President Bush, facing fresh criticism about how he has waged the war on terrorism, acknowledged Saturday that after the Sept. 11 attacks he authorized a secret eavesdropping program in the U.S. that operates without court warrants.
He said the program was vital to saving American lives and that he had no intention of stopping it.
In an unusual live radio broadcast from the White House, he detailed what he described as a “highly classified” program to root out terrorists. He defended the surveillance plan as legal, saying his authority to approve it came from his constitutional powers as commander in chief.
“In the weeks following the terrorist attacks on our nation, I authorized the National Security Agency, consistent with U.S. law and the Constitution, to intercept the international communications of people with known links to Al Qaeda and related terrorist organizations,” the president said.
“Its purpose is to detect and prevent terrorist attacks against the United States, our friends and allies,” he said.
Bush said that top officials at the Justice Department and the National Security Agency reviewed the program about every 45 days and that he had personally signed off on reauthorizations of surveillance activities more than 30 times.
But questions mounted about the legality of the program, and some members of Congress said the plan was an abuse of power.
Bush’s acknowledgment that he authorized the wiretaps was a “shocking admission,” Sen. Russell D. Feingold (D-Wis) said.
“The president does not get to pick and choose which laws he wants to follow. He is a president, not a king,” Feingold said.
In his address, Bush said he kept congressional leaders informed about the plan, and on Saturday some said they had known about it.
Still, members of Congress, including Republicans, began to call for congressional hearings to learn more.
Bush’s speech followed a story in Friday’s New York Times -- confirmed by other media outlets -- that described how he had authorized the National Security Agency to monitor the international telephone calls and e-mails of hundreds of people in the U.S. without court approval in an effort to identify links with terrorists abroad.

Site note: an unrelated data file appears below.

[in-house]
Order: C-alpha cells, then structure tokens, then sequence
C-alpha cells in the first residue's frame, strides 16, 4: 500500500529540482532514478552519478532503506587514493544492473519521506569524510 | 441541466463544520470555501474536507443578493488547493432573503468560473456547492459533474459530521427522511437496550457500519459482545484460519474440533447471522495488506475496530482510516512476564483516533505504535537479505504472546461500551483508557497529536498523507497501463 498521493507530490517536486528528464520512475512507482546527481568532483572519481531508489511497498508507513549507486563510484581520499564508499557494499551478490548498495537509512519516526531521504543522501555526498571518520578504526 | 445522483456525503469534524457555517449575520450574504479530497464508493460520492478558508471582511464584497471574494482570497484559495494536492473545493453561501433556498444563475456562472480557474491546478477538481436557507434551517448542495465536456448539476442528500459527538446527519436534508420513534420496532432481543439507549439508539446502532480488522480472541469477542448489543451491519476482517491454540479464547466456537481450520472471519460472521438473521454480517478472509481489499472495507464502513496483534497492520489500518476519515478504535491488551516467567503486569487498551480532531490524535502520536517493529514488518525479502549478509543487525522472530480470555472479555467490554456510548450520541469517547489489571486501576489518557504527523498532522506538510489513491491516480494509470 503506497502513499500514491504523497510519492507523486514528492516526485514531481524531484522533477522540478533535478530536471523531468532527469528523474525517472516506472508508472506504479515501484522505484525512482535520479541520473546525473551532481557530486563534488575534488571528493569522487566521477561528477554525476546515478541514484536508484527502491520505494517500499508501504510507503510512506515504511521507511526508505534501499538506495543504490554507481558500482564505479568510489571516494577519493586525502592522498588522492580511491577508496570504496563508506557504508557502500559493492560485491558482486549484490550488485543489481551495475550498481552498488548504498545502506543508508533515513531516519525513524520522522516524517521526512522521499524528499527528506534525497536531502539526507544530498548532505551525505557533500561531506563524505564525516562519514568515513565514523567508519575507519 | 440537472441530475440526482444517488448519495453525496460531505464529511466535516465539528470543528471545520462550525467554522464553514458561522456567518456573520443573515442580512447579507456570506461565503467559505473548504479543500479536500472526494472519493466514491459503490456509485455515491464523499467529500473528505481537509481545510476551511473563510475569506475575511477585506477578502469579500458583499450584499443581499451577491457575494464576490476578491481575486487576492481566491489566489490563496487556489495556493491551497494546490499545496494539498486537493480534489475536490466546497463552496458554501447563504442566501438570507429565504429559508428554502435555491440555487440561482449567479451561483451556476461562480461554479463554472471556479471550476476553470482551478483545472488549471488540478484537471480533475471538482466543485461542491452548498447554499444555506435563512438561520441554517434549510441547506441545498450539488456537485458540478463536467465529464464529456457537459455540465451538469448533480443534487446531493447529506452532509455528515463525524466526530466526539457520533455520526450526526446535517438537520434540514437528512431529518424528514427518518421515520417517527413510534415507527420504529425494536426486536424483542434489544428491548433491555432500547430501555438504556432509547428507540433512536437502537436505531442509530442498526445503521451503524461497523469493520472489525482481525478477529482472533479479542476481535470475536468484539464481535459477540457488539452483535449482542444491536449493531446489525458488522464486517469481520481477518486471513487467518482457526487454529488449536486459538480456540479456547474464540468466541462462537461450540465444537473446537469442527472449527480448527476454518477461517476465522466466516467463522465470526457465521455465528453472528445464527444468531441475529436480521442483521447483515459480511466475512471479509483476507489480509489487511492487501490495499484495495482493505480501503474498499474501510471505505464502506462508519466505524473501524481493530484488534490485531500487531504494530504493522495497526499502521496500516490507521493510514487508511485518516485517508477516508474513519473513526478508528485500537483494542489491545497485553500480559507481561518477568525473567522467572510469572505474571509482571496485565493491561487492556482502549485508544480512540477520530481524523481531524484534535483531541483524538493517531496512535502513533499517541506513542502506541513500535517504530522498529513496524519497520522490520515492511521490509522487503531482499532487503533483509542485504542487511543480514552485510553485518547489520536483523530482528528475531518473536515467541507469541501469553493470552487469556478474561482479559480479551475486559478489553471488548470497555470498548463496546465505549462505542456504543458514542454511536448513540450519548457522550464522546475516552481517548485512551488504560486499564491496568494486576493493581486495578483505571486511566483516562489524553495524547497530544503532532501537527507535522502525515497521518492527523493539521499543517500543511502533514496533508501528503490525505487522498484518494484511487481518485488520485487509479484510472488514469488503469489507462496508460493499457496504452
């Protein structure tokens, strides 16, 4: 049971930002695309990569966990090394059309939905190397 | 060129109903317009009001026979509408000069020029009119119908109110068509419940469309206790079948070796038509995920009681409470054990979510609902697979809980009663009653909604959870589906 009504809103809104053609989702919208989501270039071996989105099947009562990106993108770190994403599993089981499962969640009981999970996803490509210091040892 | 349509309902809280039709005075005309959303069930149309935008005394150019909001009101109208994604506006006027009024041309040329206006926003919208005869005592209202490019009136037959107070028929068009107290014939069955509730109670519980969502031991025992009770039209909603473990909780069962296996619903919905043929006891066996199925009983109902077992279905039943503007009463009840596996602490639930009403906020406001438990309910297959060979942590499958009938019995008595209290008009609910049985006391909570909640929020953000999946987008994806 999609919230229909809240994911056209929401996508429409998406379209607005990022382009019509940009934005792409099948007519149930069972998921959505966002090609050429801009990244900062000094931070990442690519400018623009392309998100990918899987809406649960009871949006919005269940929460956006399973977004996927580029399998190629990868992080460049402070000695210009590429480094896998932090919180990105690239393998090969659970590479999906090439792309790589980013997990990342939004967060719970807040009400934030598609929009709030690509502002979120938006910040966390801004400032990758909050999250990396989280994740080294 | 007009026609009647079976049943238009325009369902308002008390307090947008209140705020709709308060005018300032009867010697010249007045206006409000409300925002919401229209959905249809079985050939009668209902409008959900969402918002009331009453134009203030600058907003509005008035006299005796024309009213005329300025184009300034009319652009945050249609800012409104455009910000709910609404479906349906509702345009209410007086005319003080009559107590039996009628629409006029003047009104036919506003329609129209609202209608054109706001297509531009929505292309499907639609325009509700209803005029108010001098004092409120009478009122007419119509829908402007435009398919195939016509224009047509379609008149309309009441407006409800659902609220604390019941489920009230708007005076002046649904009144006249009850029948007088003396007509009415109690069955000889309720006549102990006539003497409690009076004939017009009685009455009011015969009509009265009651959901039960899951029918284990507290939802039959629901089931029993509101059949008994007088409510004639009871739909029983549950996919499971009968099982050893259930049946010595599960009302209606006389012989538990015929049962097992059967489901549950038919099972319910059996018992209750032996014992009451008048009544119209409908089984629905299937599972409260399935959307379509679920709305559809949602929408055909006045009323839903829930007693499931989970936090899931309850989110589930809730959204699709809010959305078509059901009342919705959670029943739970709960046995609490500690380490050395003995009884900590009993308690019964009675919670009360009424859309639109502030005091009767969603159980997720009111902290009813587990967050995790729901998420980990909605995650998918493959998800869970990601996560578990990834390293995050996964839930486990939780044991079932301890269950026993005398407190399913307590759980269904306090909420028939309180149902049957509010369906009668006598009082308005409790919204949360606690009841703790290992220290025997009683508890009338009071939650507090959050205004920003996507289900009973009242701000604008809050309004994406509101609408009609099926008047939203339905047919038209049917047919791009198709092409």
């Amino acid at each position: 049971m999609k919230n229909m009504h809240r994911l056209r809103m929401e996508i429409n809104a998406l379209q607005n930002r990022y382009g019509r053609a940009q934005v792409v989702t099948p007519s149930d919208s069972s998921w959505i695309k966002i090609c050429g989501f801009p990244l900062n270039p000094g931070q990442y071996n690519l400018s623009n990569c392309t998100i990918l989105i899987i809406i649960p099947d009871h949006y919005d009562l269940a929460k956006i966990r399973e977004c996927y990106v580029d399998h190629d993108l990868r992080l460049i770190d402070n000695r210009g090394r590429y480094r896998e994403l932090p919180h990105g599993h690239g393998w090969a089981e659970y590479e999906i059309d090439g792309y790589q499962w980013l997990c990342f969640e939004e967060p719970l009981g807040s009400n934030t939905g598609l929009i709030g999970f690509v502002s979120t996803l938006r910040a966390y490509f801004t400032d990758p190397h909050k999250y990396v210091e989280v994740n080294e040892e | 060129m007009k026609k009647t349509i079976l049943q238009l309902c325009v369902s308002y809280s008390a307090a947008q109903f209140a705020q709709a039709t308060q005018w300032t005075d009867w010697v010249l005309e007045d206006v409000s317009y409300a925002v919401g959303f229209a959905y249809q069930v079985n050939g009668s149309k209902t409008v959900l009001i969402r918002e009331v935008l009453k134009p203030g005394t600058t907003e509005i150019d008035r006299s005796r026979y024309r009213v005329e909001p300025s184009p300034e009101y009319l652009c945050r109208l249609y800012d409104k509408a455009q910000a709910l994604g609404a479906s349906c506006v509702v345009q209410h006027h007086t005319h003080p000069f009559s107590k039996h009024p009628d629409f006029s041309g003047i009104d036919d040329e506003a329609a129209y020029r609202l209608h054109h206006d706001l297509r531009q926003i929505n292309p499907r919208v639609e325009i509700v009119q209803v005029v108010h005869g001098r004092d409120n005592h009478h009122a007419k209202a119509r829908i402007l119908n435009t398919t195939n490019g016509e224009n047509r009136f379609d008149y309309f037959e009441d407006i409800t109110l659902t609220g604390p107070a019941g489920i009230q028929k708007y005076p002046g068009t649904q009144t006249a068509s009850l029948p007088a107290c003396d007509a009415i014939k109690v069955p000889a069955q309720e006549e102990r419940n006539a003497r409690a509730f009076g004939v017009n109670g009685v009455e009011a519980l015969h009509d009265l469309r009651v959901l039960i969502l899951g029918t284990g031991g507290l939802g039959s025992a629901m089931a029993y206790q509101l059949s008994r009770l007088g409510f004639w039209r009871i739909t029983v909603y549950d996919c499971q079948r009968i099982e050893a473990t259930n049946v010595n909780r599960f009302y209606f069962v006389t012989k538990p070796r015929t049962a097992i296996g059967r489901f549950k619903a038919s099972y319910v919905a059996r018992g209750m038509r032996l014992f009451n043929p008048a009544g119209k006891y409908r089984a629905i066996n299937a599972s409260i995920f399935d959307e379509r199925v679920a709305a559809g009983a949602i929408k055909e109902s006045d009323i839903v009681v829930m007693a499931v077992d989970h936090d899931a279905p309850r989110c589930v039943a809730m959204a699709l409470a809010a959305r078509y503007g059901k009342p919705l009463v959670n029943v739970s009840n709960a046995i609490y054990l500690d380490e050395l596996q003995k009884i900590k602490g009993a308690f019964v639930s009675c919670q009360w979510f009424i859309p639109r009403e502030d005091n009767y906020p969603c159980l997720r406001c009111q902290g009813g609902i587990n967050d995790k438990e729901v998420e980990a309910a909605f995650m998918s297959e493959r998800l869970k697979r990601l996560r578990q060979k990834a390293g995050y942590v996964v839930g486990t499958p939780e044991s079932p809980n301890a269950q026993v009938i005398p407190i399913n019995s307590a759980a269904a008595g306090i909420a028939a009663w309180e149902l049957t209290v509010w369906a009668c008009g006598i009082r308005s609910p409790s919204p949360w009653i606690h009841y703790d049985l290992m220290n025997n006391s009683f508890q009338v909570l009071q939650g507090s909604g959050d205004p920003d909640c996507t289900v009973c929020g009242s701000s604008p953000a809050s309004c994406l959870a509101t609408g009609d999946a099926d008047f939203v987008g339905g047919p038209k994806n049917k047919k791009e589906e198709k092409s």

The surveillance is of concern because Bush bypassed a special court that Congress established in the 1970s as the exclusive arbiter of requests to conduct domestic intelligence-gathering.
The periodic review of the program involves only members of the executive branch, such as Atty. Gen. Alberto R. Gonzales and White House Counsel Harriet E. Miers.
Bush’s disclosure of the program was striking for an administration with a reputation for reticence regarding its inner workings.
In the radio address, Bush said sternly that information about the program had been “improperly provided to news organizations.”
“As a result,” he said, “our enemies have learned information they should not have.”
Bush’s discussion of the program was a dramatic turnabout for a president who tends to stick to his plan: On Friday, he told a television interviewer that speaking out could jeopardize national security.
A senior administration official, who required anonymity to discuss White House planning, said the president decided to address the public because officials believed that “improper disclosure” of the program “is harmful to our nation’s security and puts us at greater risk.”
“We discussed carefully -- now that information had been disclosed -- what could be said,” the official said Saturday. “We are directly taking on critics.”
The program adds fuel to an ongoing debate over presidential powers in dealing with the terrorist threat.